Business Essentials for Professionals


SEC clamps down on Exxon Mobil

In its ruling the SEC has said Exxon Mobil must adopt a climate change resolution in its next shareholder’s meeting in May this year.

In what has been seen as a sign of defeat for the world’s biggest publicly traded oil producer, the Securities and Exchange Commission (SEC) of the United States has ruled that Exxon Mobil Corp will have to include a climate change resolution on its annual shareholder proxy. On its part, Exxon has argued that it has already provided adequate carbon related disclosures.
In its letter to Exxon, the SEC has said stated that the oil giant cannot keep the NY state’s comptroller’s proposal from reaching its shareholders for a vote at its annual meeting in May.
If the proposal is approved by the shareholders it would force Exxon to outline specific risks related to climate change or legislature designed to curb it, for it to operate profitably.
On its part, Exxon has argued the proposal that it received was very vague. Moreover it already provides its shareholders with carbon-related information, which includes a 2014 report on its website with the title "Energy and Carbon – Managing the Risks."
The SEC has countered saying information provided by the company does not go far enough.
"It does not appear that Exxon Mobil's public disclosures compare favorably with the guidelines of the proposal," wrote Justin Kisner, an attorney-adviser with the SEC, to Exxon Mobil.
"We'll be communicating the board's recommendations on shareholder resolutions through the proxy document next month," said Alan Jeffers, Exxon’s spokesman.
Given the above scenario, Exxon’s shareholders have so far never approved a climate related proposal. In fact last year they overwhelmingly rejected a request that a climate change expert be appointed in its board of directors. Thus, it is unclear how the SEC proposal will play out.
In spite of this, Thomas DiNapoli, the New York state Comptroller who oversees the state's $178.3 billion pension fund, portrayed the decision taken by the SEC as a "major victory" for shareholders.
"Investors need to know if Exxon Mobil is taking necessary steps to prepare for a lower carbon future, particularly now in the wake of the Paris agreement," said DiNapoli in a statement, in reference to the Paris accord.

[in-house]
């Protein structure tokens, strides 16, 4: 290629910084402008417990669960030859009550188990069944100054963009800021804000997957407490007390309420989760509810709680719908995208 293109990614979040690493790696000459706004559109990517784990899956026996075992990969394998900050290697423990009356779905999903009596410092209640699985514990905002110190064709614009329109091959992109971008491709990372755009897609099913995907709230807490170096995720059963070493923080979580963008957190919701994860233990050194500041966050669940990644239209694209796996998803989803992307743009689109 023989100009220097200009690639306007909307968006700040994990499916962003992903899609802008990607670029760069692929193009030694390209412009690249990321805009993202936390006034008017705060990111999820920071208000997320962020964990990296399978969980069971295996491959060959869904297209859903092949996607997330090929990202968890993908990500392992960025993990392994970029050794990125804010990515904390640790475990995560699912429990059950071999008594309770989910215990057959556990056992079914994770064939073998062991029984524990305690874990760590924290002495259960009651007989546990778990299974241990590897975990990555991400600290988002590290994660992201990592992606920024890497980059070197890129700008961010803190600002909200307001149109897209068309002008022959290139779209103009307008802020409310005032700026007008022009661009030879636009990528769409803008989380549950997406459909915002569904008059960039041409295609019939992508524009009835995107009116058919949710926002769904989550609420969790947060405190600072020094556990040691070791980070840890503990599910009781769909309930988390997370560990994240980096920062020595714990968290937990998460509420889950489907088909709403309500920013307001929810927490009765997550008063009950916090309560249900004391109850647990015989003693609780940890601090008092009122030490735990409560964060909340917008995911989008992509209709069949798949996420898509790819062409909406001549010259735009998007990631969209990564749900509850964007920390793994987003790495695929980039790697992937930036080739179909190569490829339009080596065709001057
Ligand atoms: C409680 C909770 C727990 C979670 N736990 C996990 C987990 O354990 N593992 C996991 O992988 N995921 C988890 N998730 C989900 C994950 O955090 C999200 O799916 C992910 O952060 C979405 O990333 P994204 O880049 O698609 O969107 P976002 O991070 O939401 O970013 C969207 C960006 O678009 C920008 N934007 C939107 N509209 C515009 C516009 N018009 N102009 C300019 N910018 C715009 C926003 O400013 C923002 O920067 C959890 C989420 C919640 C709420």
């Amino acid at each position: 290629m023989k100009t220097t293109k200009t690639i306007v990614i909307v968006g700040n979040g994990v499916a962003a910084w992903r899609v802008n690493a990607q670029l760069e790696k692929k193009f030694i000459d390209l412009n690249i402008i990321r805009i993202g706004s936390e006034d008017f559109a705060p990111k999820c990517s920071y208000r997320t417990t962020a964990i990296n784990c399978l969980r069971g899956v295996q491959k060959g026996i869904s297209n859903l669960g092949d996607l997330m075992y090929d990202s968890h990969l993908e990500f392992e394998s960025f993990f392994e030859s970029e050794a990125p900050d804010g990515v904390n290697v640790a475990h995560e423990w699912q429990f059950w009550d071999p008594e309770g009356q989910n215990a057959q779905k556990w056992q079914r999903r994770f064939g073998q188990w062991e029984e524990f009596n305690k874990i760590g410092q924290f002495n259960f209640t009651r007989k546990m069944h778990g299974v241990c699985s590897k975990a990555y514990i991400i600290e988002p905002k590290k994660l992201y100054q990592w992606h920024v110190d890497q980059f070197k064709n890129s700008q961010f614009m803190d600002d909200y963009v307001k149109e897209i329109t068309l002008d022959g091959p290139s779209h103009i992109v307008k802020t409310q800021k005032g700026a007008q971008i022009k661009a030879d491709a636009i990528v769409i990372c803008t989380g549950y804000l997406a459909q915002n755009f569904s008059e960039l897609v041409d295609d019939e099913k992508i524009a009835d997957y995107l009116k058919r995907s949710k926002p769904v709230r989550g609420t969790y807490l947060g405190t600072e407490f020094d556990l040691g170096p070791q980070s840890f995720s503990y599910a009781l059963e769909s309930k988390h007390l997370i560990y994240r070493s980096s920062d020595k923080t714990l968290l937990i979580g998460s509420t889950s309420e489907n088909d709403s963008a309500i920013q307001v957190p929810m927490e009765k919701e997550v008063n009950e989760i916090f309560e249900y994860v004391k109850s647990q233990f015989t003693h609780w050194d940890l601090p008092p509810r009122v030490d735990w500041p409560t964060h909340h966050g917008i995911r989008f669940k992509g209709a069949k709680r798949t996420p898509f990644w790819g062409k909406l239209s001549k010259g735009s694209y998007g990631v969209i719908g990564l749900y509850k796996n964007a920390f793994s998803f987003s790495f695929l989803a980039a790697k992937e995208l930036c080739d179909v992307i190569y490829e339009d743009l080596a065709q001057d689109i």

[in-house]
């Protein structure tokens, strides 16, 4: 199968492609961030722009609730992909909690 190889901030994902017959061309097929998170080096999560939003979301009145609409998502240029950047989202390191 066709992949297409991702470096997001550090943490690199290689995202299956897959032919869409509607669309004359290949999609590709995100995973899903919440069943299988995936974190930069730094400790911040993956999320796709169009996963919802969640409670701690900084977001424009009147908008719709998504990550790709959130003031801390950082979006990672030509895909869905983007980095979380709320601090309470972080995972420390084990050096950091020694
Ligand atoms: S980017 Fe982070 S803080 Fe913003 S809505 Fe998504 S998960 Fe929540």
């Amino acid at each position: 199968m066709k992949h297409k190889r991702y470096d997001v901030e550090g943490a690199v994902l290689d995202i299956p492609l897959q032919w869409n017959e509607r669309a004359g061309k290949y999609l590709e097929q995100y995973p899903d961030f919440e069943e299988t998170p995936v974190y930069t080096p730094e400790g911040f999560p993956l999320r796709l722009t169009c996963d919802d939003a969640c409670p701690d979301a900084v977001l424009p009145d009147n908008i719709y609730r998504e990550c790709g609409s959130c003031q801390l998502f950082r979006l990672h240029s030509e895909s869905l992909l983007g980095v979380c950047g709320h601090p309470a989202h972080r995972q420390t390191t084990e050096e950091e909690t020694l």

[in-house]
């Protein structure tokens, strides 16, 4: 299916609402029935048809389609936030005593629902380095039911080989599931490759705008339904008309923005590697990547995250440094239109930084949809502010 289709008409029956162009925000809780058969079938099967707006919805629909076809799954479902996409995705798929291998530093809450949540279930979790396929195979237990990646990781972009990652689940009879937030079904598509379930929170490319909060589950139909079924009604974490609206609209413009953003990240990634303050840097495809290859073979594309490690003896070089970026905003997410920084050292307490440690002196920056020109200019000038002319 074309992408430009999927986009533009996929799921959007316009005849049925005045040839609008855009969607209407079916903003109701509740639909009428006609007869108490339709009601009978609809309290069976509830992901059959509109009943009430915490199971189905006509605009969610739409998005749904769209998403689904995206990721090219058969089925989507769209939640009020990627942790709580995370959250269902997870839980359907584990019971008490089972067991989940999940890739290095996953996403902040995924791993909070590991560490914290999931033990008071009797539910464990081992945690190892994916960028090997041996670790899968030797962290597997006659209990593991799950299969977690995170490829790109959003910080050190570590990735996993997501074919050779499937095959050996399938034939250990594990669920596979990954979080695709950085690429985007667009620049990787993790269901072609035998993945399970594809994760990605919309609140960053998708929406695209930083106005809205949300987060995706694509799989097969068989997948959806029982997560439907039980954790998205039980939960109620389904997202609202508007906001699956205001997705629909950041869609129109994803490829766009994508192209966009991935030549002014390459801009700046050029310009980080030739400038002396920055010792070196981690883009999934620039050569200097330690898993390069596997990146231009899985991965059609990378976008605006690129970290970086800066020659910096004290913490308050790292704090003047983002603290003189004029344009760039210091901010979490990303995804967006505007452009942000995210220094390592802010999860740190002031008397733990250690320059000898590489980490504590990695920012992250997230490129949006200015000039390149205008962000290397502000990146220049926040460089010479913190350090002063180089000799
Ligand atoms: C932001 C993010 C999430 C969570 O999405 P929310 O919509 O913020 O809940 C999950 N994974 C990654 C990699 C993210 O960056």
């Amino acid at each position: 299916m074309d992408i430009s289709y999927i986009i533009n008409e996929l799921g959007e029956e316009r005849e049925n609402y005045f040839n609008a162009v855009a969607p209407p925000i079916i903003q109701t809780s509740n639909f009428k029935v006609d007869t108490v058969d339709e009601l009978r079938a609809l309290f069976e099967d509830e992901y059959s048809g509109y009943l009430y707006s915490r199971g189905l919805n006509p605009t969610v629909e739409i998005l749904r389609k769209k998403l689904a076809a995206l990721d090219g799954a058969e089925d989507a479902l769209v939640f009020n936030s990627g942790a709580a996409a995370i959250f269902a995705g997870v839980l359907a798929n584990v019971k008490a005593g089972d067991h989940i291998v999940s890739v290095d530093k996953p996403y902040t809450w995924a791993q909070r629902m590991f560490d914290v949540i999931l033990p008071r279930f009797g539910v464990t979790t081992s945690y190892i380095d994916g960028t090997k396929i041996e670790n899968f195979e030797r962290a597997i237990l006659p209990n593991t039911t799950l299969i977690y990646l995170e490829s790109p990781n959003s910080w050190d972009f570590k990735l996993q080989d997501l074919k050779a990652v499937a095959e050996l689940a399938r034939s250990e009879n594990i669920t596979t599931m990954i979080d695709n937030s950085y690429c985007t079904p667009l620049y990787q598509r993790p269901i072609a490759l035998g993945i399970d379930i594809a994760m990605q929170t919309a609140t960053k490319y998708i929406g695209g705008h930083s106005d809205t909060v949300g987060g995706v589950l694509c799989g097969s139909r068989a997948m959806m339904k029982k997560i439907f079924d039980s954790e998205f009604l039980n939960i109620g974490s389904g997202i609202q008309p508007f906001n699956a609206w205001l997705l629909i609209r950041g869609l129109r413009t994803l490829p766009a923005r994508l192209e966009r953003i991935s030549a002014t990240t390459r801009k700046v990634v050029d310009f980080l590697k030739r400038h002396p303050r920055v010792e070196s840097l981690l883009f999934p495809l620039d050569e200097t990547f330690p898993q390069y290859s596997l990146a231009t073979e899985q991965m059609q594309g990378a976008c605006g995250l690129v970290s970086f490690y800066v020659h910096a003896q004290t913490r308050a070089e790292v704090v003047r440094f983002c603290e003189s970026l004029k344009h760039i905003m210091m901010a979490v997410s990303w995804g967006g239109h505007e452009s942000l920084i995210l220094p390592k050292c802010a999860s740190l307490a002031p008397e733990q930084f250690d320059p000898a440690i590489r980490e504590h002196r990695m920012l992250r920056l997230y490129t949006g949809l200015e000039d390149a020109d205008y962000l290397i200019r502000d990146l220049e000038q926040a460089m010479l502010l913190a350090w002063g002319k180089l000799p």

As expected, environmentalists have cheered the SEC's decision.
"The SEC has rejected Exxon's attempt to silence investors' concerns about the very real financial risks associated with climate change," said Shanna Cleveland of Ceres, a nonprofit group that tracks environmental records of public companies.
Battle Hardened Exxon Mobil
The fight with the SEC is one of many fights Exxon Mobil is facing in carbon related battles. This includes an enquiry by Eric Schneiderman, NY’s Attorney General, into whether the company misled shareholders and the public on climate change related risks facing the company.
With Schneiderman subpoenaing the company for a treasure trove of records, Exxon Mobil has hired Theodore V. Wells, Jr., a star attorney. He has fought companies for years on various issues including climate change. In fact, last year he settled an eight year old investigation with Peabody Energy, a coal company, which forced it to amend its climate change disclosures so as to make them more robust.
In another significant development, the Rockefeller Family Fund has disclosed that it will divest itself from fossil fuels as quickly as possible and thus "eliminate holdings" of Exxon.
Exxon Mobil’s share fell by 0.2% after the SEC ruling in after-hours trading to $83.63.

Debashish Mukherjee

Markets | Companies | M&A | Innovation | People | Management | Lifestyle | World | Misc